Side note – I also find that when subjects see a camera that looks classic (like my M, M9 or now the Df) they feel a bit more engaged in the process of making a photo, which is a huge advantage. It’s one reason why I love my Leica M so much and why I might find myself using it a bit less now that I’ve got the Nikon Df.

I’ll leave you with a few full resolution JPEG images with no processing what-so-ever in camera, software, or otherwise.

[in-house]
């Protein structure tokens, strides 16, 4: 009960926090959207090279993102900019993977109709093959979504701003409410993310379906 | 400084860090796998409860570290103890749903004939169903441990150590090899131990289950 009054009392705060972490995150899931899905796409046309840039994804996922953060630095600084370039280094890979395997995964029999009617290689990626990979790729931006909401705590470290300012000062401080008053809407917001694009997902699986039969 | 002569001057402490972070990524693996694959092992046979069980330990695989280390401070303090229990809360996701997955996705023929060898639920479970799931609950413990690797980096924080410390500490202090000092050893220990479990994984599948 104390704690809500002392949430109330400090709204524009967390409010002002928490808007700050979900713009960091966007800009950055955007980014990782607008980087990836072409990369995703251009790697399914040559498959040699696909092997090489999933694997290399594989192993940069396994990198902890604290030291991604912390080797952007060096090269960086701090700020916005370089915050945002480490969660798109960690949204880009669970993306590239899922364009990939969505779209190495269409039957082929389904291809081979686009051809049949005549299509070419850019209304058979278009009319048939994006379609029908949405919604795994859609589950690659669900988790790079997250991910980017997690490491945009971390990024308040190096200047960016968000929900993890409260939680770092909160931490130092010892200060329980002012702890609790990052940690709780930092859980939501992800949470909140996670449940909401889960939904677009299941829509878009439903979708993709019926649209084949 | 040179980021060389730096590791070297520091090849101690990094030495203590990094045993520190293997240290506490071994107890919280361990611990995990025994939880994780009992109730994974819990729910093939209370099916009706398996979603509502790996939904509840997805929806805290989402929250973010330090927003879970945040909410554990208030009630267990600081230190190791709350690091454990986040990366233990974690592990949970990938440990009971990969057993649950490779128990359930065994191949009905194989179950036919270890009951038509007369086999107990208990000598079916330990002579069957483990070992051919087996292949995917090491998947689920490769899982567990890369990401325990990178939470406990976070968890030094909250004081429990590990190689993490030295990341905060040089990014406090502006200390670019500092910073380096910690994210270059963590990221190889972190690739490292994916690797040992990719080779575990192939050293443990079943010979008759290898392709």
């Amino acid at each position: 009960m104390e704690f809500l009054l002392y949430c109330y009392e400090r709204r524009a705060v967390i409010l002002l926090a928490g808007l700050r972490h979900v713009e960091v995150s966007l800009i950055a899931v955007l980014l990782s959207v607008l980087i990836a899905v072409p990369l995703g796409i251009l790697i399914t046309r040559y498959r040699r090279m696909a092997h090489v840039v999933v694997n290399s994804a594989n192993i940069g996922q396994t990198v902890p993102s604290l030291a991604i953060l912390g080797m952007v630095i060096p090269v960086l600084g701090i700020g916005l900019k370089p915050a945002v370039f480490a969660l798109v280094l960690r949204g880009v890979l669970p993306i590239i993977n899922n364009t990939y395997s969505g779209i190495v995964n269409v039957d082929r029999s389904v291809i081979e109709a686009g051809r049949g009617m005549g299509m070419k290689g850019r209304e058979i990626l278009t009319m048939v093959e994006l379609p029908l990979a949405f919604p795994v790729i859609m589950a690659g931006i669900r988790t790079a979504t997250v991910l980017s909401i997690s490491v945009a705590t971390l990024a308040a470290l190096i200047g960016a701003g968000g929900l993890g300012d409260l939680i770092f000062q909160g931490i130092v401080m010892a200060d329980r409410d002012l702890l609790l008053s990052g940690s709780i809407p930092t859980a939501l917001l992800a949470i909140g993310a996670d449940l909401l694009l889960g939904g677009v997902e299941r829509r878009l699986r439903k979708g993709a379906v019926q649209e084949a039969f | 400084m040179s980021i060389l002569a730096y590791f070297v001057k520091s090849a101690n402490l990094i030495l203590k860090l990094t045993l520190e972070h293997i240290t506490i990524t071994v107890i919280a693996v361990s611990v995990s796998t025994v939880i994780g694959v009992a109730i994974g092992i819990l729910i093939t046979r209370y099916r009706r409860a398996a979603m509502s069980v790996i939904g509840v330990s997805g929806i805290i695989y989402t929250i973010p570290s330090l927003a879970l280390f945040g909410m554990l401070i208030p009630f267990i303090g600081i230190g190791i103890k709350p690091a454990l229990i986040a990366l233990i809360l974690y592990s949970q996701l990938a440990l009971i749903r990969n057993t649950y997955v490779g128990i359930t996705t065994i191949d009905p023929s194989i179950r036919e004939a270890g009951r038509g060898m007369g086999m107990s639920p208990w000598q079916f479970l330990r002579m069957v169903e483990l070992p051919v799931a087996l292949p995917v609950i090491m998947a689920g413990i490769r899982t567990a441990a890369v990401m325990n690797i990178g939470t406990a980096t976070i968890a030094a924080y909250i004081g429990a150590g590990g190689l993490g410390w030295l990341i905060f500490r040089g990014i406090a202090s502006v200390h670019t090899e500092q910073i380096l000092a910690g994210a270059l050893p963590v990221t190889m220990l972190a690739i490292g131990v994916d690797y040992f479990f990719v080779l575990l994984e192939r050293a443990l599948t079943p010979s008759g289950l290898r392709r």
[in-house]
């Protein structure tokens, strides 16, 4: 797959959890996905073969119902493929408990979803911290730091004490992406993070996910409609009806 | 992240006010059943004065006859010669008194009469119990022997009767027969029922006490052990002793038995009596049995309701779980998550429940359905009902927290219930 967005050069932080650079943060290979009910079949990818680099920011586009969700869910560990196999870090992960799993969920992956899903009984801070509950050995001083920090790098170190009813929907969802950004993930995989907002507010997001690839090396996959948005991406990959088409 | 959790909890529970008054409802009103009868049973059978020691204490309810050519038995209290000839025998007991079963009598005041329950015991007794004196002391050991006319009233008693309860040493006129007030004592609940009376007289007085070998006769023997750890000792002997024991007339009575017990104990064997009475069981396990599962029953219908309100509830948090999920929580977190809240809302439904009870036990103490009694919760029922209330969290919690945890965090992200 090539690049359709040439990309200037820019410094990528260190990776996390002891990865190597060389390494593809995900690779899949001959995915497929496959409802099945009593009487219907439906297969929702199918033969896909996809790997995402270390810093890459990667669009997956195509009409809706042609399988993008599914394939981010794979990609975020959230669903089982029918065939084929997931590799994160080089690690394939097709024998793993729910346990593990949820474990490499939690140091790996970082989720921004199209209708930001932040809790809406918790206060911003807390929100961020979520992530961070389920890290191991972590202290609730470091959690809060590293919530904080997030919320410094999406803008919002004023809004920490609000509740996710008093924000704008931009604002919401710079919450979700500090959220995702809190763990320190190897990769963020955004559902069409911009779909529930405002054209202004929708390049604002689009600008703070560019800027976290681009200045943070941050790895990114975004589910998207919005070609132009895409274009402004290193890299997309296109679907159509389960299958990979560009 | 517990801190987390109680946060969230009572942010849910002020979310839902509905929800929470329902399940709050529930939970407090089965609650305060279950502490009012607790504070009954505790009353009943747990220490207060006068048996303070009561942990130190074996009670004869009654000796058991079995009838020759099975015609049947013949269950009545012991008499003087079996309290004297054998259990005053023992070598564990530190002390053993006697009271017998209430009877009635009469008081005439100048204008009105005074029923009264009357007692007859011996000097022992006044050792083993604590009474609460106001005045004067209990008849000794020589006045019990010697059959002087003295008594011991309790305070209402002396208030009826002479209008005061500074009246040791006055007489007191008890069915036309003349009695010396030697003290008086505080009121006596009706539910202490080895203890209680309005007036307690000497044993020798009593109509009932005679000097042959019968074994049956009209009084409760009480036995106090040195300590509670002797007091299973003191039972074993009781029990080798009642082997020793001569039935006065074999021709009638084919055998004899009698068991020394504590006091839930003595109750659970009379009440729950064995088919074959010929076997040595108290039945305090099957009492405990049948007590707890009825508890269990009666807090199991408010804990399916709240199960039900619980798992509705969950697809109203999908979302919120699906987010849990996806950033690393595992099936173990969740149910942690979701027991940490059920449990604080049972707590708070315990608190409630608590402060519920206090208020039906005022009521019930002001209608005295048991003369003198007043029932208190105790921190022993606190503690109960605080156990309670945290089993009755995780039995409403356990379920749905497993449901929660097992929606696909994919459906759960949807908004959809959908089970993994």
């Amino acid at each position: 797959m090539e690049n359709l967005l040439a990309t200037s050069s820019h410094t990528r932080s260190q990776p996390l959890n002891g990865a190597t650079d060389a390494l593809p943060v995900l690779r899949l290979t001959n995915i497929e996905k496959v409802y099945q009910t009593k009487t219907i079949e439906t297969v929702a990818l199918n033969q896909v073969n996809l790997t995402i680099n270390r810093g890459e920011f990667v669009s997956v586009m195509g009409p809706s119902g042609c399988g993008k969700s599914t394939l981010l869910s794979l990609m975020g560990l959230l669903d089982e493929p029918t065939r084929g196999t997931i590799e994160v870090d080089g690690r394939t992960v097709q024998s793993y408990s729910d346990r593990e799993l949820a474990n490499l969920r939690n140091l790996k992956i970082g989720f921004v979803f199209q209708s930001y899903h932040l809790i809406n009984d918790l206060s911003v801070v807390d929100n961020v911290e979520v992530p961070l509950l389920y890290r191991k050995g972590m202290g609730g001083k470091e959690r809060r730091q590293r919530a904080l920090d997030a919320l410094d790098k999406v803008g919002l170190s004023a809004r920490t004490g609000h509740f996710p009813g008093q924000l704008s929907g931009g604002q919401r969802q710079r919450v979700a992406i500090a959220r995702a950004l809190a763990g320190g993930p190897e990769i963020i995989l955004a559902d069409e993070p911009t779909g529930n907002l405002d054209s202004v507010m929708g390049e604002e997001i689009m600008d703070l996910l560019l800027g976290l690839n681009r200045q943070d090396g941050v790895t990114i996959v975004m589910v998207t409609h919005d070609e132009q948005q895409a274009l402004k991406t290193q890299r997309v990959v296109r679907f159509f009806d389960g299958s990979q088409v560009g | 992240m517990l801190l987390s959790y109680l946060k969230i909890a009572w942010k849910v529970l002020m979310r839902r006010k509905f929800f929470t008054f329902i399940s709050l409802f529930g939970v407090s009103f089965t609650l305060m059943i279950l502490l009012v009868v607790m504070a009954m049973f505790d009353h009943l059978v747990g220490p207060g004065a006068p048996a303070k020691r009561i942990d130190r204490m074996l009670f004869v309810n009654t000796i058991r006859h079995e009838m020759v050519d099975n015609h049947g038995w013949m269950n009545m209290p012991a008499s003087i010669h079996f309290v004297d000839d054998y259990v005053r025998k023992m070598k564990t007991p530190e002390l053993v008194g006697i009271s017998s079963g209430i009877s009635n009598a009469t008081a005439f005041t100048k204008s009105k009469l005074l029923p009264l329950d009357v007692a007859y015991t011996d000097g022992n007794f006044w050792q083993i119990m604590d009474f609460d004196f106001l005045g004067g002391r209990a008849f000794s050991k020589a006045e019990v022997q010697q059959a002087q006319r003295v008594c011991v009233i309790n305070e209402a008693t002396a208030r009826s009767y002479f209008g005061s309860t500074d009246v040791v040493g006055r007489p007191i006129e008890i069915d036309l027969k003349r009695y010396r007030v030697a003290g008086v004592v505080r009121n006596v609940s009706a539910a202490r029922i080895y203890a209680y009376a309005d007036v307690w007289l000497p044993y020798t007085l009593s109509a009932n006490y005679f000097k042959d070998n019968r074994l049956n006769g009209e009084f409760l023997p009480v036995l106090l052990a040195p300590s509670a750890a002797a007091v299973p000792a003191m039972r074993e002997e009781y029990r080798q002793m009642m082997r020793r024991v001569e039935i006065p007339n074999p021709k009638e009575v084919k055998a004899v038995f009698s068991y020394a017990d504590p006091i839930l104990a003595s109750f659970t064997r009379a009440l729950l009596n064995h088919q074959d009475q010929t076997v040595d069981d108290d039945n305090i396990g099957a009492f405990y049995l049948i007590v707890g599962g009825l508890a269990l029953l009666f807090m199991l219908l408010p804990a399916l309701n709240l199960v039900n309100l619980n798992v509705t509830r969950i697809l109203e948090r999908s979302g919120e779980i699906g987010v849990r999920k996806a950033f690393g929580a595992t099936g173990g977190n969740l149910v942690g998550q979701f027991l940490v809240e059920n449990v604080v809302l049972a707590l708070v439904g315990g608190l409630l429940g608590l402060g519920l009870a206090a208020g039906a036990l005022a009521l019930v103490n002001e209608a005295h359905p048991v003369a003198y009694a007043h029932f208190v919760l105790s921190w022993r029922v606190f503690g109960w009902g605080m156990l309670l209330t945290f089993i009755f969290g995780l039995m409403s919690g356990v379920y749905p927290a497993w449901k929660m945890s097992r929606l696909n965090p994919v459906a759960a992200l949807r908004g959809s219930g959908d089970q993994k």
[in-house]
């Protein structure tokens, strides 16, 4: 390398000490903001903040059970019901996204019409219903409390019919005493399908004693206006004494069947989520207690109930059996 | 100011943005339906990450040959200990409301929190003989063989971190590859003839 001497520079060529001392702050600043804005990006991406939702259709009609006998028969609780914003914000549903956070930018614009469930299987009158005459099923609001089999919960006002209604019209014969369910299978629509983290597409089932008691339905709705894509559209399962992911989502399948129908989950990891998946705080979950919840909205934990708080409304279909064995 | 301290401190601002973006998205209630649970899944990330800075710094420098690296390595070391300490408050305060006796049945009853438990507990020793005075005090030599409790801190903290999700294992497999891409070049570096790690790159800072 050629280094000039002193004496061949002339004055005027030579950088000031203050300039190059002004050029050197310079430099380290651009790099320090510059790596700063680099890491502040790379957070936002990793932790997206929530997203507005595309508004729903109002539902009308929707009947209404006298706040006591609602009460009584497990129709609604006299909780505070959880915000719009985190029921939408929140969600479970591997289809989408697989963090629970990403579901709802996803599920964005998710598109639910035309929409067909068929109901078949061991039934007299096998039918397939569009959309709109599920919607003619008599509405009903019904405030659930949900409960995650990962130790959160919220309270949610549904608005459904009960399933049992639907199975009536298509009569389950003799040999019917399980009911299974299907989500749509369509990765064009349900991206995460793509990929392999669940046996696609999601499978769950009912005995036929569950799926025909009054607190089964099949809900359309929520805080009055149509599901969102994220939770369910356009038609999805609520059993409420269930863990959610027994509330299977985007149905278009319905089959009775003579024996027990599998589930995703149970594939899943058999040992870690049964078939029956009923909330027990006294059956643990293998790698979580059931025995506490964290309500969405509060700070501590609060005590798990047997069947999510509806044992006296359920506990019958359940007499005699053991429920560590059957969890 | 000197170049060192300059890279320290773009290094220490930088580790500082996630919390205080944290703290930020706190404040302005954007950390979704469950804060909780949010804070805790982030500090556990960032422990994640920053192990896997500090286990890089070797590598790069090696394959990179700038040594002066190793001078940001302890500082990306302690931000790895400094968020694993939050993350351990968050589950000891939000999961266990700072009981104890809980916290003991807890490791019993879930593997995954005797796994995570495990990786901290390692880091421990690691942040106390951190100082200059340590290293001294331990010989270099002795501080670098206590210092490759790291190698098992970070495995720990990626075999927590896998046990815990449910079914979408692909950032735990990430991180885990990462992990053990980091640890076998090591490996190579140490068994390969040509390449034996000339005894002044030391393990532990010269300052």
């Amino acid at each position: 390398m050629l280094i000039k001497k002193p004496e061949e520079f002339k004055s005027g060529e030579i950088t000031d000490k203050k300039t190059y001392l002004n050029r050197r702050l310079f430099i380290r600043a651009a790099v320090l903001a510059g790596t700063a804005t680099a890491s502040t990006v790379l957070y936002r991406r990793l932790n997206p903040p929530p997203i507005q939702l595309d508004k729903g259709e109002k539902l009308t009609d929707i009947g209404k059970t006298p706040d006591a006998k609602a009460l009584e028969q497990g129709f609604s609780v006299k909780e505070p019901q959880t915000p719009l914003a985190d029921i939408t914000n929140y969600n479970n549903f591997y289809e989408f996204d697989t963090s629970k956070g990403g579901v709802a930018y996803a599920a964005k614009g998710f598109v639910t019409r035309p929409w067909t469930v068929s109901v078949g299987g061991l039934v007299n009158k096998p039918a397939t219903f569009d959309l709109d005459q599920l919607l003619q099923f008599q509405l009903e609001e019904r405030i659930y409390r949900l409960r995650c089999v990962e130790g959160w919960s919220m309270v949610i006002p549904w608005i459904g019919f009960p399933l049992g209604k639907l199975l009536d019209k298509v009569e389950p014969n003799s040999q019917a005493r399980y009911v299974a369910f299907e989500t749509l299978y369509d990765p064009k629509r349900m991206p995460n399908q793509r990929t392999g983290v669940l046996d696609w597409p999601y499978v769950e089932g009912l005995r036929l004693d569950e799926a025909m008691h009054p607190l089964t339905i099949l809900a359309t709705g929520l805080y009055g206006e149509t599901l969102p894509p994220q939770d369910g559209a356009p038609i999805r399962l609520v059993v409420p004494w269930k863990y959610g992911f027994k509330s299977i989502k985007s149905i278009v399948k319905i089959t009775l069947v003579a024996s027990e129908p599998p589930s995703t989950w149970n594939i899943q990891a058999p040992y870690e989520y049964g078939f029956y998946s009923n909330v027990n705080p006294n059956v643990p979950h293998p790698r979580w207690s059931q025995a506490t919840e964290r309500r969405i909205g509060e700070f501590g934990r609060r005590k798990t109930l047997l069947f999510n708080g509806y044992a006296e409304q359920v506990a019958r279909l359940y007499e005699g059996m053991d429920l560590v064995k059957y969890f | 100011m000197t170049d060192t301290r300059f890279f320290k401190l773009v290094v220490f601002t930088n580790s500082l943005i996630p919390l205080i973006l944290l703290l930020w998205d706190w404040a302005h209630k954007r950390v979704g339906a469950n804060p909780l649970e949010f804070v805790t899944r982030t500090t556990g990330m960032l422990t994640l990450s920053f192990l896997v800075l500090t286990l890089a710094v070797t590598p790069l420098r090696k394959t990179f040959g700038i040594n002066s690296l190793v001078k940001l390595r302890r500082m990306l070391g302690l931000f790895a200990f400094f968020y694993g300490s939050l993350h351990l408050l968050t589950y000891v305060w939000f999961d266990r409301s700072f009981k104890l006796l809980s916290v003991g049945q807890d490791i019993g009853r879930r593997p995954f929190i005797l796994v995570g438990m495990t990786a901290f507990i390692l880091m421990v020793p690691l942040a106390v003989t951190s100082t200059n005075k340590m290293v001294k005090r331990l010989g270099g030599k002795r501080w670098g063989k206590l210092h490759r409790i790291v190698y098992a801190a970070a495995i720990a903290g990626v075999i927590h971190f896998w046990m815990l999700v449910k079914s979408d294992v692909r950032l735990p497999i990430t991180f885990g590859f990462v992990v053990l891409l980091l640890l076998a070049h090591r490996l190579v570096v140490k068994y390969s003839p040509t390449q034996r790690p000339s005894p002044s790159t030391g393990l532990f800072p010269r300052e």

12,800 iso sample jpeg :

1,250 iso sample jpeg:

low ISO in darkness sample:

12,800 iso in darkness sample:

Sam Hurd

Sam Hurd


Starting as a political news and celebrity portrait photographer in DC, Sam was instantly drawn to wedding photography as a space to promote more inventive ideas. Sam’s focus is on photographic techniques that are deceptively simple but have the potential to transform difficult or uninspiring shooting environments into one-of-a-kind opportunities for every photo made.

Most reviews, technical write-ups, and other photo nerd content is posted first, and exclusively, over on his patreon.